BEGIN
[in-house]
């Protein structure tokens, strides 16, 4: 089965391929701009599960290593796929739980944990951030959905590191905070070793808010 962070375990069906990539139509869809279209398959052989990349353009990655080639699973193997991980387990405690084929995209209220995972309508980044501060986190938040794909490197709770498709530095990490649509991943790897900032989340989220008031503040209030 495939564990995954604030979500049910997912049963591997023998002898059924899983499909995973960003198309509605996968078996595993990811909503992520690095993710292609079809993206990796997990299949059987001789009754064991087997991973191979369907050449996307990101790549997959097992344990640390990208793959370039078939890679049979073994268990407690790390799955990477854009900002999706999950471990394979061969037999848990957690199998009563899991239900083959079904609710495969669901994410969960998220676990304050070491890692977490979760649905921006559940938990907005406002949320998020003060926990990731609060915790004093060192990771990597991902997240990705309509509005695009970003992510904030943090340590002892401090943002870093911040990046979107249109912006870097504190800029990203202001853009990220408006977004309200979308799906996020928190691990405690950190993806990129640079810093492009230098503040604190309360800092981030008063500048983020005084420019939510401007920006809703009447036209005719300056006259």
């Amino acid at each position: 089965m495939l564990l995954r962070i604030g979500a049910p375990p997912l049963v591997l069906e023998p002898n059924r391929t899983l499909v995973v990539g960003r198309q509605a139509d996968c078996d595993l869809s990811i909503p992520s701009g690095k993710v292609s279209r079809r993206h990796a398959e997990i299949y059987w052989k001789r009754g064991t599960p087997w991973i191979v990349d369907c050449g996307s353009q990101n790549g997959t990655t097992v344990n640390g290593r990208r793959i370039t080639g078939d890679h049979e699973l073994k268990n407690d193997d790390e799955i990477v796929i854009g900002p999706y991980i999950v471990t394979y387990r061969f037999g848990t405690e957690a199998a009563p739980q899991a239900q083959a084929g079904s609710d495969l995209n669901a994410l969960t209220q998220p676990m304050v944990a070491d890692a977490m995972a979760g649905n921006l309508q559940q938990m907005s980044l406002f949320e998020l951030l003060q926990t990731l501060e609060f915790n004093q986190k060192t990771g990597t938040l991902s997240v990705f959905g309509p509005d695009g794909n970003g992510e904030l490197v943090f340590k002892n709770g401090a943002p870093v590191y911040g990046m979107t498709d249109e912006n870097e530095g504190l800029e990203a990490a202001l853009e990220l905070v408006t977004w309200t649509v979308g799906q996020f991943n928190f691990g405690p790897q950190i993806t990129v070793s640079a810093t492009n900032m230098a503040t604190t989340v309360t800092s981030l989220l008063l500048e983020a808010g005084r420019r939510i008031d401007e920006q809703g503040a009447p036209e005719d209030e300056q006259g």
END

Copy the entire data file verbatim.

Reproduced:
[in-house]
């Protein structure tokens, strides 16, 4: 089965391929701009599960290593796929739980944990951030959905590191905070070793808010 962070375990069906990539139509869809279209398959052989990349353009990655080639699973193997991980387990405690084929995209209220995972309508980044501060986190938040794909490197709770498709530095990490649509991943790897900032989340989220008031503040209030 495939564990995954604030979500049910997912049963591997023998002898059924899983499909995973960003198309509605996968078996595993990811909503992520690095993710292609079809993206990796997990299949059987001789009754064991087997991973191979369907050449996307990101790549997959097992344990640390990208793959370039078939890679049979073994268990407690790390799955990477854009900002999706999950471990394979061969037999848990957690199998009563899991239900083959079904609710495969669901994410969960998220676990304050070491890692977490979760649905921006559940938990907005406002949320998020003060926990990731609060915790004093060192990771990597991902997240990705309509509005695009970003992510904030943090340590002892401090943002870093911040990046979107249109912006870097504190800029990203202001853009990220408006977004309200979308799906996020928190691990405690950190993806990129640079810093492009230098503040604190309360800092981030008063500048983020005084420019939510401007920006809703009447036209005719300056006259």
């Amino acid at each position: 089965m495939l564990l995954r962070i604030g979500a049910p375990p997912l049963v591997l069906e023998p002898n059924r391929t899983l499909v995973v990539g960003r198309q509605a139509d996968c078996d595993l869809s990811i909503p992520s701009g690095k993710v292609s279209r079809r993206h990796a398959e997990i299949y059987w052989k001789r009754g064991t599960p087997w991973i191979v990349d369907c050449g996307s353009q990101n790549g997959t990655t097992v344990n640390g290593r990208r793959i370039t080639g078939d890679h049979e699973l073994k268990n407690d193997d790390e799955i990477v796929i854009g900002p999706y991980i999950v471990t394979y387990r061969f037999g848990t405690e957690a199998a009563p739980q899991a239900q083959a084929g079904s609710d495969l995209n669901a994410l969960t209220q998220p676990m304050v944990a070491d890692a977490m995972a979760g649905n921006l309508q559940q938990m907005s980044l406002f949320e998020l951030l003060q926990t990731l501060e609060f915790n004093q986190k060192t990771g990597t938040l991902s997240v990705f959905g309509p509005d695009g794909n970003g992510e904030l490197v943090f340590k002892n709770g401090a943002p870093v590191y911040g990046m979107t498709d249109e912006n870097e530095g504190l800029e990203a990490a202001l853009e990220l905070v408006t977004w309200t649509v979308g799906q996020f991943n928190f691990g405690p790897q950190i993806t990129v070793s640079a810093t492009n900032m230098a503040t604190t989340v309360t800092s981030l989220l008063l500048e983020a808010g005084r420019r939510i008031d401007e920006q809703g503040a009447p036209e005719d209030e300056q006259g």